Stage 3 (Non-REM/N3) – Deepest Non-REM Sleep (25%)

This stage of the sleep cycle is regarded as the most advanced stage of sleep where the brain waves have the slowest sleep, and the muscles are completely relaxed. As a result, people experience the deepest sleep in this stage, which helps the body recuperate and improve memory and thinking power. During this phase, the body heals and regenerates tissues, develops bone and muscle, and fortifies the immune system. Additionally, sleepwalking, nocturnal terrors, and bedwetting happen at this time.The stage is known as the N3 or Deep Sleep stage and lasts anywhere between 20 to 40 minutes.

REM (25%)

REM is not regarded as a peaceful sleep stage because it is connected to dreaming. The skeletal muscles are atonic and immobile, with the exception of the eyes and diaphragmatic breathing muscles, which continue to be active, even if the EEG resembles that of an awake person. The breathing rate, however, starts to fluctuate more. This stage typically begins 90 minutes after you fall asleep, and it lasts all night long, with each REM cycle becoming longer. The first phase usually lasts for 10 minutes, while the last one might last for 60 minutes. Dreaming, nightmares, and penile/clitoral tumescence all happen during REM.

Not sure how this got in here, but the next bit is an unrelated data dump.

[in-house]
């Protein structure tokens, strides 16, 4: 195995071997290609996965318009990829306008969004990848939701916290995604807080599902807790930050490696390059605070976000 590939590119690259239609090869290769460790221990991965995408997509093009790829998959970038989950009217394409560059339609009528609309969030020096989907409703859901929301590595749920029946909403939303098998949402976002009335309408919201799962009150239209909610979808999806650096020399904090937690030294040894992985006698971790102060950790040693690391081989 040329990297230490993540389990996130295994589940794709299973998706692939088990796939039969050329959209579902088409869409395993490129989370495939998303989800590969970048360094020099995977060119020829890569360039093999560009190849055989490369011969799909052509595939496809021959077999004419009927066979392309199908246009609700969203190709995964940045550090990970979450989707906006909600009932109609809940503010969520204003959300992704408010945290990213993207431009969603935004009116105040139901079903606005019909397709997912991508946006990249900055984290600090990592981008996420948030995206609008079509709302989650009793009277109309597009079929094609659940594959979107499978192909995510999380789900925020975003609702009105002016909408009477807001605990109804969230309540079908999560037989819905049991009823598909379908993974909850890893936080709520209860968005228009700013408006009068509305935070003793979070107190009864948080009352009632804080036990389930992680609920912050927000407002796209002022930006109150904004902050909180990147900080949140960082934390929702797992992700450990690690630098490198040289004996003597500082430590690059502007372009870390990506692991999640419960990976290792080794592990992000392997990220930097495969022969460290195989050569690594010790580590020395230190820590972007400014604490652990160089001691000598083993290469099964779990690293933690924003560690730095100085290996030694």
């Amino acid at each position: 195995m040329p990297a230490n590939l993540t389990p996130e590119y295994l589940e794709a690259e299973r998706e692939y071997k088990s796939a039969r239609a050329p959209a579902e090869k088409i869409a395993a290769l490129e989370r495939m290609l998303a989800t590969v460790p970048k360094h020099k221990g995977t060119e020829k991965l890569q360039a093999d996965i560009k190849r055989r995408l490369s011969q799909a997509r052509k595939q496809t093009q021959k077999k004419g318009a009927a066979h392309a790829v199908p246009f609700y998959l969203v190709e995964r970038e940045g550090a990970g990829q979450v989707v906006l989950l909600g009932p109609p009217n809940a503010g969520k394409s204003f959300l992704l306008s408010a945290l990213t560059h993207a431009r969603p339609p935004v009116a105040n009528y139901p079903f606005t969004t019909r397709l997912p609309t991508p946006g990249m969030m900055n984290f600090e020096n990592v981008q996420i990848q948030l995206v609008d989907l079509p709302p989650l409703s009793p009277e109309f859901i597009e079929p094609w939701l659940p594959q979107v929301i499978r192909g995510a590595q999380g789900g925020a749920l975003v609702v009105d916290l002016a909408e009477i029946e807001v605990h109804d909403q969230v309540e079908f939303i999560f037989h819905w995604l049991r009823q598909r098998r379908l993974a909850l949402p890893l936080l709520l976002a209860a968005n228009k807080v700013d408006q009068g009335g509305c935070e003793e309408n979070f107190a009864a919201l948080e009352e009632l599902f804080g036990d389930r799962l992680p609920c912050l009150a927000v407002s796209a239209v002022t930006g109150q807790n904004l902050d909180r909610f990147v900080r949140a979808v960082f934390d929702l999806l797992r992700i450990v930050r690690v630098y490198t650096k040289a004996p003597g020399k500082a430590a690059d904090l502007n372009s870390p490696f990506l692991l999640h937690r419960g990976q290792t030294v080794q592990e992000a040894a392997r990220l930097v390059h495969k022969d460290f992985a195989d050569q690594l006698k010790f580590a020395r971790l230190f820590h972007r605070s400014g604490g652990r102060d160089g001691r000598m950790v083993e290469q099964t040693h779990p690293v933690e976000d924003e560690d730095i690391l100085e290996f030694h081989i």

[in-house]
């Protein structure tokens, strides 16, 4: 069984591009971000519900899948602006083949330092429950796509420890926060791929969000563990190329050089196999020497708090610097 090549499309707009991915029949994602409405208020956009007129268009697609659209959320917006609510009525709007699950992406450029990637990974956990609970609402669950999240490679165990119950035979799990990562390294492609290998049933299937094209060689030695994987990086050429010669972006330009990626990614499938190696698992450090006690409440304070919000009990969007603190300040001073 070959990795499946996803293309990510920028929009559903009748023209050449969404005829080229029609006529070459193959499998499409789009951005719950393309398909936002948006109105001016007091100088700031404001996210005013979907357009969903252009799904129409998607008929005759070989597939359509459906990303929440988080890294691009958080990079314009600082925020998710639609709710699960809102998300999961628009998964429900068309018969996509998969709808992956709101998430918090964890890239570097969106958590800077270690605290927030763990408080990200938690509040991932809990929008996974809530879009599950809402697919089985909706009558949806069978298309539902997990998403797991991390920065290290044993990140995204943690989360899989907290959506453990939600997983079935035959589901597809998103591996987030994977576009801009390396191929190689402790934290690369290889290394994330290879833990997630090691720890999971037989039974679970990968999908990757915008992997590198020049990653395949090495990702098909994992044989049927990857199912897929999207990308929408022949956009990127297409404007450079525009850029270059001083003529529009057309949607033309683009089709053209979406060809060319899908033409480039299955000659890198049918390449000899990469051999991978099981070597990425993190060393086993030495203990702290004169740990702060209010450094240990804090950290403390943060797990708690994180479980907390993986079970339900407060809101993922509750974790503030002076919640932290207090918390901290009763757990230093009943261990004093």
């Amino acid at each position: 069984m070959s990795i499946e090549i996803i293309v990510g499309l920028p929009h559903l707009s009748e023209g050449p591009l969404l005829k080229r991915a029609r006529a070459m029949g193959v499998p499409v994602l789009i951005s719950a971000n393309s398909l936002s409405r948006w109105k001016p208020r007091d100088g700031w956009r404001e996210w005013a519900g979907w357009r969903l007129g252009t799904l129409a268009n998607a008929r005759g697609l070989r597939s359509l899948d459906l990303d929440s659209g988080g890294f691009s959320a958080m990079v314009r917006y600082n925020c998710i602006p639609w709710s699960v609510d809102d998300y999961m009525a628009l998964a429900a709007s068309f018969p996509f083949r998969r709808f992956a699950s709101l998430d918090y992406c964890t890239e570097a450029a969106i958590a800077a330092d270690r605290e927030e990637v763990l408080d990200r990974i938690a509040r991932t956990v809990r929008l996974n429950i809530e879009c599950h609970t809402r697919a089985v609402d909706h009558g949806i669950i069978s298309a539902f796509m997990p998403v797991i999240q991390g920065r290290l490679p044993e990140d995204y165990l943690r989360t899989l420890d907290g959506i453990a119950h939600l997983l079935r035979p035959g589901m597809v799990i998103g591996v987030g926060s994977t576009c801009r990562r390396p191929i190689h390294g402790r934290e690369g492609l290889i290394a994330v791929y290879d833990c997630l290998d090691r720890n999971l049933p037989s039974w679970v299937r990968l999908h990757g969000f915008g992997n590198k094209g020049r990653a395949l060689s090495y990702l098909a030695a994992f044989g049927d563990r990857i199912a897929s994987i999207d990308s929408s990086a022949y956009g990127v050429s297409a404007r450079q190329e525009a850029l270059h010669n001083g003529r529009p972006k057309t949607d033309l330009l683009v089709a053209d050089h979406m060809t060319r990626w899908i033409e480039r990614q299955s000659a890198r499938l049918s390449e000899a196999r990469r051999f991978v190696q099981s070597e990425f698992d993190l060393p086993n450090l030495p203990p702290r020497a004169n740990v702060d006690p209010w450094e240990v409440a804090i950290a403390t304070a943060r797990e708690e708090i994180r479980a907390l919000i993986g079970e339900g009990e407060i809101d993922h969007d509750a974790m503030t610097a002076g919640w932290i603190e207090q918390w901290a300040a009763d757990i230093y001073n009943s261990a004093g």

Sleep And The Brain

The hypothalamus plays an important role in establishing a connection between sleep and the brain. It regulates the human body’s circadian rhythm, responsible for regulating the body’s biological clock. In addition, the hypothalamus connects the nervous system to the endocrine system, controlling various chemicals and hormones involved in the sleep-wake cycle.
When people sleep, the brain rests and reorganises itself through the process known as brain plasticity , in which the countless neurons in the brain change. This, in turn, impacts the brain’s functioning, primarily the ability of an individual to learn and memorise.

Sleep And The Body

The different body parts contribute in various ways making it easier for people to enjoy a healthy and relaxing sleep. Sleeping helps the body to conserve energy and also helps the body heal. When people sleep, the body releases growth hormones to repair and restore muscles faster.
The connection between sleep and the body is quite deep-rooted. Lack of sleep can negatively impact our bodily functions and lead to adverse health outcomes. .

Chemicals And Hormones That Regulate Sleep

The chemicals and hormones produced by the body deeply impact how sleep works. The hormones help regulate individuals’ sleep-wake state by sending signals to the brain. These signals are sent through nerve-signalling chemicals called neurotransmitters, which act on specific groups of neurons in the brain to control when people sleep and when they are awake.